Oil prices will take decades to recover and will still not reach the peak seen in recent years, according to the latest World Oil Outlook (WOO) from OPEC.
In the group's latest outlook on supply, demand and prices to 2020 and 2040, OPEC predicted that a barrel of oil would cost (in real terms) around $70 by 2020 and $95 by 2040, a far cry from a high point of $114 a barrel last seen in June 2014 before prices began to plunge on oversupply. On Wednesday, a barrel of benchmark Brent crude cost $36.51, a shade above WTI at $36.47.
Price declines were exacerbated by the decision last year by OPEC, the 12-member producer group led by Saudi Arabia, not to cut production. Still, OPEC's Secretary General Abdalla Salem El-Badri said OPEC had been a bastion of stability amid volatile times for the oil industry.
"The supply and demand balance in 2015 has been one of oversupply, with stock levels rising to well above the five-year average. Despite this market instability, OPEC has continued to be an efficient, reliable and economic supplier of oil," El-Badri noted in the foreword of report.
While the oil price plunge has been largely down to an oversupply, demand for oil has been strong but just not strong enough. Looking at potential future demand in its outlook, OPEC predicted oil demand to rise to 97.4 million barrels per day (mb/d) by 2020, a slight rise of 500,000 barrels a day compared to last year's outlook.
By 2040, OPEC predicted overall demand to be close to 110 million barrels a day – a decline of around 1 mb/d on last year's forecast.
OPEC's decision not to cut production in order to support prices was widely seen as a way for the group to retain its market share in the face of rivals, such as shale oil producers in the U.S. and Canada. The strategy has worked with many non-OPEC members, who tend to have higher production costs, struggling to break even.
As a result, many rivals have cut rigs and cancelled drilling projects while OPEC has continued to pump at record levels, often exceeding a self-imposed ceiling of 30 million barrels a day. OPEC has long predicted that the supply of oil from producers outside of the OPEC group would contract next year, just as world oil demand rises, and reiterated that prediction in the WOO.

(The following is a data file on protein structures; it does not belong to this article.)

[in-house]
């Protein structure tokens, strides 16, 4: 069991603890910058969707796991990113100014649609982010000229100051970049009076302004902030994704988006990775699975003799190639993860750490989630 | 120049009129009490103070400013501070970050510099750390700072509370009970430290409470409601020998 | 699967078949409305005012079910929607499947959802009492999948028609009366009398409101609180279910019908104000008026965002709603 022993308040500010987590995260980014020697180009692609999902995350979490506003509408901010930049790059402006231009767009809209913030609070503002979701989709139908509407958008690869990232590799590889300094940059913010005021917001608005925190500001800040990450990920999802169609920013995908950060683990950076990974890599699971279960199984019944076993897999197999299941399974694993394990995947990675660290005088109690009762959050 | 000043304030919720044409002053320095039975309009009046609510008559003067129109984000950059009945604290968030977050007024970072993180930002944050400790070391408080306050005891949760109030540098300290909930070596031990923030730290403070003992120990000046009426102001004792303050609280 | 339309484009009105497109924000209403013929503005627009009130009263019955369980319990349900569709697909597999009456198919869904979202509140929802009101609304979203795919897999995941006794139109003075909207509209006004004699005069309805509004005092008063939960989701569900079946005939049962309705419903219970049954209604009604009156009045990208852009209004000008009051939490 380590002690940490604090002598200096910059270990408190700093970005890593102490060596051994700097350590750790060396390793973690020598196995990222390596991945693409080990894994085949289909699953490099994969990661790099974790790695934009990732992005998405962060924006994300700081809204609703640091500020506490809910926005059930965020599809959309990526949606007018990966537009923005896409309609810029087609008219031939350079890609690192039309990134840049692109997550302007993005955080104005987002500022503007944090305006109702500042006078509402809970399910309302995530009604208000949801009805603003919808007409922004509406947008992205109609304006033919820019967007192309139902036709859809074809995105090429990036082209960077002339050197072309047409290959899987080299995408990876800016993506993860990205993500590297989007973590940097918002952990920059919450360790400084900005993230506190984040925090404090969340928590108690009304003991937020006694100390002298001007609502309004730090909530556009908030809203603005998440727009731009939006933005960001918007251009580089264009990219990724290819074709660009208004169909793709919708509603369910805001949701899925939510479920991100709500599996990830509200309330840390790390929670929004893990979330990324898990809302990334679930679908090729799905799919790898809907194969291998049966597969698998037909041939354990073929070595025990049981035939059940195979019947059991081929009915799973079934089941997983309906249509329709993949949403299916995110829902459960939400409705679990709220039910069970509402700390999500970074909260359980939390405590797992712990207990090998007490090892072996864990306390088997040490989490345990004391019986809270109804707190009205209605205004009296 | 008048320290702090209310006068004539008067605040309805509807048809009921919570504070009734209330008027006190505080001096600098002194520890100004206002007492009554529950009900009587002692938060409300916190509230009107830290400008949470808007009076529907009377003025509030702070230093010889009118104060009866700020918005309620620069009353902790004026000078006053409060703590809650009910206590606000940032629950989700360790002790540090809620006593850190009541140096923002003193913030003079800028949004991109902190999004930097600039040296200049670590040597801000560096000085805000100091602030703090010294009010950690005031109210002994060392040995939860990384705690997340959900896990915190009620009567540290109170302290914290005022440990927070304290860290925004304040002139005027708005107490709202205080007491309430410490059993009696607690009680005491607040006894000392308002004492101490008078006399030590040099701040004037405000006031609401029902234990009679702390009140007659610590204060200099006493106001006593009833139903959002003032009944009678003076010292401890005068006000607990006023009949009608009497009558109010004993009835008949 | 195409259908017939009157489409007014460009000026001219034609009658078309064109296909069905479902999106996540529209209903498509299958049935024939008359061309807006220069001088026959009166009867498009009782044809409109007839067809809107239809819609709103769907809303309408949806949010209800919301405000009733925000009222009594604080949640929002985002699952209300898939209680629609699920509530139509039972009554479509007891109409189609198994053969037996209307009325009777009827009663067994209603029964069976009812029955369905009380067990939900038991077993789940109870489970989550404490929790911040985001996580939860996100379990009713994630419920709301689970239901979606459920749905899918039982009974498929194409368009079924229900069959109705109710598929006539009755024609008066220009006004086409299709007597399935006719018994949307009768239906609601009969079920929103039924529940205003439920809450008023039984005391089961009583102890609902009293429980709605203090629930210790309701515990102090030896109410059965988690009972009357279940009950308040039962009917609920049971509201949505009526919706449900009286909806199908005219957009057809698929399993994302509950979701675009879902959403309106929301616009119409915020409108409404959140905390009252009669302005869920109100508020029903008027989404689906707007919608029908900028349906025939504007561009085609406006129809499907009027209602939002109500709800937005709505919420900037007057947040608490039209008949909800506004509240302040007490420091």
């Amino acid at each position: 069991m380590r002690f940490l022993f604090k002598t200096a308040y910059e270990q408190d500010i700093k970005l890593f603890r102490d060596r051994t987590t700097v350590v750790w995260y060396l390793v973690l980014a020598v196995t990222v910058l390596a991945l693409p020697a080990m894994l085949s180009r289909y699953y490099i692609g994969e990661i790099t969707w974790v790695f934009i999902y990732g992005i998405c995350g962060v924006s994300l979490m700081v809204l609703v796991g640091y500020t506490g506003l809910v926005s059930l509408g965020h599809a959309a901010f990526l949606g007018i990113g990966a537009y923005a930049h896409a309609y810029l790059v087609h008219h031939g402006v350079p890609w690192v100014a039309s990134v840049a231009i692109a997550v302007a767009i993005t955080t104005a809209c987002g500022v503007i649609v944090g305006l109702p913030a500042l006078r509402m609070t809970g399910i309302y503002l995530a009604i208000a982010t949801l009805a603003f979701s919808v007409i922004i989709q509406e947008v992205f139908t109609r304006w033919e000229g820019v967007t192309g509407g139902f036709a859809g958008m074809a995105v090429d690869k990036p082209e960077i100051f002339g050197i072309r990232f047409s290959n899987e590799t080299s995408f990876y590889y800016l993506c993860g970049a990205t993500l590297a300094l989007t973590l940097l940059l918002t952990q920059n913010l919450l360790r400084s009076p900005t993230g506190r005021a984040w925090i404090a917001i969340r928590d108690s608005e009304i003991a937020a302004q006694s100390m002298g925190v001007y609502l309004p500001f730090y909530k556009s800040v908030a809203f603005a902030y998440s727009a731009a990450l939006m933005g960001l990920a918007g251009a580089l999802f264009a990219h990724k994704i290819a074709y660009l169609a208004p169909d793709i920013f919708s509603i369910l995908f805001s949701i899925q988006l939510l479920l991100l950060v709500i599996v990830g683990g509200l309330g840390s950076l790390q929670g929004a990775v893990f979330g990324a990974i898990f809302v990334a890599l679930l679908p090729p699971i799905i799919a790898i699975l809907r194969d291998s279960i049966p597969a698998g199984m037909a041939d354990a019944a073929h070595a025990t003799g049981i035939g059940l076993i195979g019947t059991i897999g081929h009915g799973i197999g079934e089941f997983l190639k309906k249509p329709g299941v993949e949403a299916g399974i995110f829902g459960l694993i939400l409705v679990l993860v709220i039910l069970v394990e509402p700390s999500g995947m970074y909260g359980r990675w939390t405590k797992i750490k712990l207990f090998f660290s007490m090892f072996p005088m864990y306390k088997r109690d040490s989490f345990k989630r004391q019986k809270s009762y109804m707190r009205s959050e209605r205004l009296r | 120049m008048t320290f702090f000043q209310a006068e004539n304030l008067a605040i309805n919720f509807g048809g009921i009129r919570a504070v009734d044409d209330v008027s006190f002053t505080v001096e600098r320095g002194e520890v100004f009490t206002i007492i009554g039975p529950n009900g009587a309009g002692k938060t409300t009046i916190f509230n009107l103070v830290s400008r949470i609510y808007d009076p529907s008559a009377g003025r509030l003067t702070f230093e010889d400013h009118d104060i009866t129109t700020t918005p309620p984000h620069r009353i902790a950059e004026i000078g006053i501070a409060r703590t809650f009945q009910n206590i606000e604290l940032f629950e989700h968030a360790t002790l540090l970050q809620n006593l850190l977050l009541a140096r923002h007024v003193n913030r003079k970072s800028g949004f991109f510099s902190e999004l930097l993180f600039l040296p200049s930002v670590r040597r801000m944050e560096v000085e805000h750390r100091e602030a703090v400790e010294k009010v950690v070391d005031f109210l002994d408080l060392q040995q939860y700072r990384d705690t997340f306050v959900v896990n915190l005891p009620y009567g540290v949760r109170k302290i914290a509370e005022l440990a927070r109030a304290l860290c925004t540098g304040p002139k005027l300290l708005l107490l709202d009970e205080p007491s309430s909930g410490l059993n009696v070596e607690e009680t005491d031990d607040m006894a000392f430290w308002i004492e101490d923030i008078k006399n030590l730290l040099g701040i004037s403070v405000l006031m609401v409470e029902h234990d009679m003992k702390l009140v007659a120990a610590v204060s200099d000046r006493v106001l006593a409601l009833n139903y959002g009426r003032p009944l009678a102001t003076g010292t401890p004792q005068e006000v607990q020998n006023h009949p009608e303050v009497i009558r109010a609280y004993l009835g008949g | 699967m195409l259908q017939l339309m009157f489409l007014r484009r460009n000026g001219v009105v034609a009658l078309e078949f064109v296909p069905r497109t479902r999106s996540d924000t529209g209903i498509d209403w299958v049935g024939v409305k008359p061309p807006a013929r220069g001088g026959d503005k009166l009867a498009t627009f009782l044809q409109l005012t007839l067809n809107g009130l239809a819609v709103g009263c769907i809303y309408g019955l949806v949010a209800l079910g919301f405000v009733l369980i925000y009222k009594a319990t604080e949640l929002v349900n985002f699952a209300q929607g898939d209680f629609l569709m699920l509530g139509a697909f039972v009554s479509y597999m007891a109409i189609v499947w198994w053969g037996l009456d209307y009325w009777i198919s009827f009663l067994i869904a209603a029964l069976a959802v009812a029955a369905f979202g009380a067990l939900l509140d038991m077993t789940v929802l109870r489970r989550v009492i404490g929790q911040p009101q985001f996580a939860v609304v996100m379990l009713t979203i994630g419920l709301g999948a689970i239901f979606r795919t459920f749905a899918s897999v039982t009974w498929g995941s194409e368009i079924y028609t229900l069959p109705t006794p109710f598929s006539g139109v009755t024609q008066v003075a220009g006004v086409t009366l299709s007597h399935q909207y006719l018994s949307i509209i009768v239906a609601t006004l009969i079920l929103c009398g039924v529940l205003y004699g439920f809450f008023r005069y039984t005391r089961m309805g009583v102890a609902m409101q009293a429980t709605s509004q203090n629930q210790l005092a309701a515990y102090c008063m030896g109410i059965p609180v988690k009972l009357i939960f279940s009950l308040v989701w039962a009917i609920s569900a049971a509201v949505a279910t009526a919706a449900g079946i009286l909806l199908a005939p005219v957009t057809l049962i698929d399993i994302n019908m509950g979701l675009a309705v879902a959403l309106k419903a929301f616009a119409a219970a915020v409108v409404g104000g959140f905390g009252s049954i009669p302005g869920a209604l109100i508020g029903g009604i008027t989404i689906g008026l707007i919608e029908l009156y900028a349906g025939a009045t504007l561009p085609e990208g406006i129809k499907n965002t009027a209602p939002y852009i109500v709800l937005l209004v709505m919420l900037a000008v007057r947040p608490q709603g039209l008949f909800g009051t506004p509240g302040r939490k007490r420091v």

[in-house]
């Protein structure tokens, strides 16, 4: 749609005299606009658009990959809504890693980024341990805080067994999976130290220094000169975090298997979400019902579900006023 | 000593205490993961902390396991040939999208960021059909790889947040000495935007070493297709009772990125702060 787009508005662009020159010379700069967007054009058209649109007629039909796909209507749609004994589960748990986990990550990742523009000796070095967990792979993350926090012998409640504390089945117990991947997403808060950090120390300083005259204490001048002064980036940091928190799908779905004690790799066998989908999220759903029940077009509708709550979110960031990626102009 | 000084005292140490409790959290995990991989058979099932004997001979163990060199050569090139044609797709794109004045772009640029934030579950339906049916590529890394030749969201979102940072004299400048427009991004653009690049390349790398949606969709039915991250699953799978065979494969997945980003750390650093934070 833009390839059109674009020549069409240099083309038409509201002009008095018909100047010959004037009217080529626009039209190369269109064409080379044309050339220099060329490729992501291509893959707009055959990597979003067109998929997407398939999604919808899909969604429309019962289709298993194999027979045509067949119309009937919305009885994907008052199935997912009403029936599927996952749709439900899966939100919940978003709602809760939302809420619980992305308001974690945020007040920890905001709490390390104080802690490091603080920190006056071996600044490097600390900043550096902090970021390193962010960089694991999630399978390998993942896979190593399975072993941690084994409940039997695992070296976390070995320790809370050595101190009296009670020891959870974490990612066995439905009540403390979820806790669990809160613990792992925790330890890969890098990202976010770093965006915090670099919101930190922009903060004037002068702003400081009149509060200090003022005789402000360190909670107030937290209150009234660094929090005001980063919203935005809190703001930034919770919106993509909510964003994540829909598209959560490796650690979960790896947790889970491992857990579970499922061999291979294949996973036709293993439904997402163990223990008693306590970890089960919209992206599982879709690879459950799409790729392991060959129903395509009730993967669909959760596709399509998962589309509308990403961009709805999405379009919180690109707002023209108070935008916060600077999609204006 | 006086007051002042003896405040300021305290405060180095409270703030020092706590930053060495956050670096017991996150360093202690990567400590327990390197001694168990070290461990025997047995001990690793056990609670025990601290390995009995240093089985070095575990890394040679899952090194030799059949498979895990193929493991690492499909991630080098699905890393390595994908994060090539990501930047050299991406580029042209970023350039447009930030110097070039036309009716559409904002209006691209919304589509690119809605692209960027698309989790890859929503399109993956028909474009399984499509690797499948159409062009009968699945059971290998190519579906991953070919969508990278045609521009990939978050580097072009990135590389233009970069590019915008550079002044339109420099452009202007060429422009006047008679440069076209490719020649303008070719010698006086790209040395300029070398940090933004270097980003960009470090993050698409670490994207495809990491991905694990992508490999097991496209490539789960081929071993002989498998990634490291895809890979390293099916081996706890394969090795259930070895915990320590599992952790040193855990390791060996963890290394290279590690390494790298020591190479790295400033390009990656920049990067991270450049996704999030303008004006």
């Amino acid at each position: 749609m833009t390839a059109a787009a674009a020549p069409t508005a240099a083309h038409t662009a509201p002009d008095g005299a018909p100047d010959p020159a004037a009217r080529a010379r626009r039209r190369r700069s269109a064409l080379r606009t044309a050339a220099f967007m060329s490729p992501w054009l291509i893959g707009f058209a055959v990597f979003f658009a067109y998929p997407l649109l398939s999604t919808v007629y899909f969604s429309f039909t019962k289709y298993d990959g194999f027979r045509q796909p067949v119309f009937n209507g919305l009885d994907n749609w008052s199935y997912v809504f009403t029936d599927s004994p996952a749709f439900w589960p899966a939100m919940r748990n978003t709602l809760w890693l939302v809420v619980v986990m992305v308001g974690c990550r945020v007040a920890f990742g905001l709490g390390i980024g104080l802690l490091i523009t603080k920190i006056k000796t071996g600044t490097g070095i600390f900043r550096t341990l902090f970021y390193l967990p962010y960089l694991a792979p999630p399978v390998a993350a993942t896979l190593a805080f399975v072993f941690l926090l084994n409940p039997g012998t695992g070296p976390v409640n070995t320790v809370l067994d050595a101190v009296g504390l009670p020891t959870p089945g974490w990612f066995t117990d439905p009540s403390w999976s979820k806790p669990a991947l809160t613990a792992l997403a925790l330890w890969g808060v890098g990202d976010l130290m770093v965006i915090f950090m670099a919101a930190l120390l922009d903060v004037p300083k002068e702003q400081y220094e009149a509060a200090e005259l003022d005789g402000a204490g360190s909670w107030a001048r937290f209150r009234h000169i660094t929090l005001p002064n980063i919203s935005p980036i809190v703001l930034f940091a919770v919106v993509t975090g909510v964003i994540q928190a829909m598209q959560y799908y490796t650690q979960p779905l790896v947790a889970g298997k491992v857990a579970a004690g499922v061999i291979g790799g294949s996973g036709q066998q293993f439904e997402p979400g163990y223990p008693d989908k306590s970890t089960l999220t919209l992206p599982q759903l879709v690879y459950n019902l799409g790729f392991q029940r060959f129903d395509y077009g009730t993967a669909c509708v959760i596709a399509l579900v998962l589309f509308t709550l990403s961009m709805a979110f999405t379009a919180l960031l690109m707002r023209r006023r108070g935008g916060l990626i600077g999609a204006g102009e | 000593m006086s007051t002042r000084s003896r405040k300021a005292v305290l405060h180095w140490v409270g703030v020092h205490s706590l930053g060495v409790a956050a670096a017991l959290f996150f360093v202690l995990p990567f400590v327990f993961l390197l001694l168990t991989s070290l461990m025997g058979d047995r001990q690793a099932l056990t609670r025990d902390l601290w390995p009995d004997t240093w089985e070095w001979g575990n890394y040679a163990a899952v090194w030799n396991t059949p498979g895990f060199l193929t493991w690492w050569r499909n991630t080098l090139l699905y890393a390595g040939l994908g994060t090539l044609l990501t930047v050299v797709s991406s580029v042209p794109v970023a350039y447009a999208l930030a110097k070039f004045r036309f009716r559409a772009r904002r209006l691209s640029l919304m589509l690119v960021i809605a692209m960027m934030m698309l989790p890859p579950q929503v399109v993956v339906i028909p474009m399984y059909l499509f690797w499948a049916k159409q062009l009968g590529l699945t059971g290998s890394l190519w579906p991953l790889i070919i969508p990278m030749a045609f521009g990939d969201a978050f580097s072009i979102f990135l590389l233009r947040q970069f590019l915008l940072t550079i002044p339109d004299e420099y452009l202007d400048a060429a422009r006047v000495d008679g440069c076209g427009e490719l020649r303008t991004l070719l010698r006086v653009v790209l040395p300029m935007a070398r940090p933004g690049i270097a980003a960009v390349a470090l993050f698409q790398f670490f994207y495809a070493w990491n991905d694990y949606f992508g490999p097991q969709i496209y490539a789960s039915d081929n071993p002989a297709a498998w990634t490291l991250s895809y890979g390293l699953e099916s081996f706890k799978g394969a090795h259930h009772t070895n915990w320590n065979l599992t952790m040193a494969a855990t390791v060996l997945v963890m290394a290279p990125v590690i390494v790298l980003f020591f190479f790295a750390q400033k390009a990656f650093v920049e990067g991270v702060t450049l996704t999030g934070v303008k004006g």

As non-OPEC supply faltered, OPEC would be there to meet demand, El- Badri said.
"From the supply perspective, in last year's WOO, non-OPEC liquids were expected to rise to 61.2 mb/d by 2020, whereas this year the number has dropped by 1million barrels a day to 60.2 mb/d. All this means that by 2020 the requirement for OPEC crude is anticipated to be at 30.7 mb/d, an increase of 1.7 mb/d from last year," El-Badri said.
As rivals cut back on rigs, drilling projects and investments, OPEC warned that it was important that the "necessary future investments are made" and said it would do so.
"If the right signals are not forthcoming, there is the possibility that the market could find that there is not enough new capacity and infrastructure in place to meet future rising demand levels, and this would obviously have a knock-on impact for prices," El-Badri noted in his foreword to the report.
OPEC signaled it was ready to invest in the "development of new upstream, capacity," which, El-Badri noted, underscored "OPEC's commitment to security of supply for consumers, which needs to go hand-in-hand with security of demand for producers."
The group yet again signaled that it is ready to mop up market share from its competitors – especially those cutting back on production – stating that the increase in the overall requirement for OPEC crude between 2015 and 2040 is almost 10 million barrels a day -- whereas for non-OPEC liquids it is just over 3 mb/d.
The forecast for demand had declined, however. "Overall demand by 2040 is at close to 110mb/d, around 1mb/d less than in last year's WOO. This is the result of further energy efficiency improvements, environmental policies, as well as slightly lower long-term economic growth estimates," OPEC's secretary general said.
- By CNBC's Holly Ellyatt, follow her on Twitter @HollyEllyatt.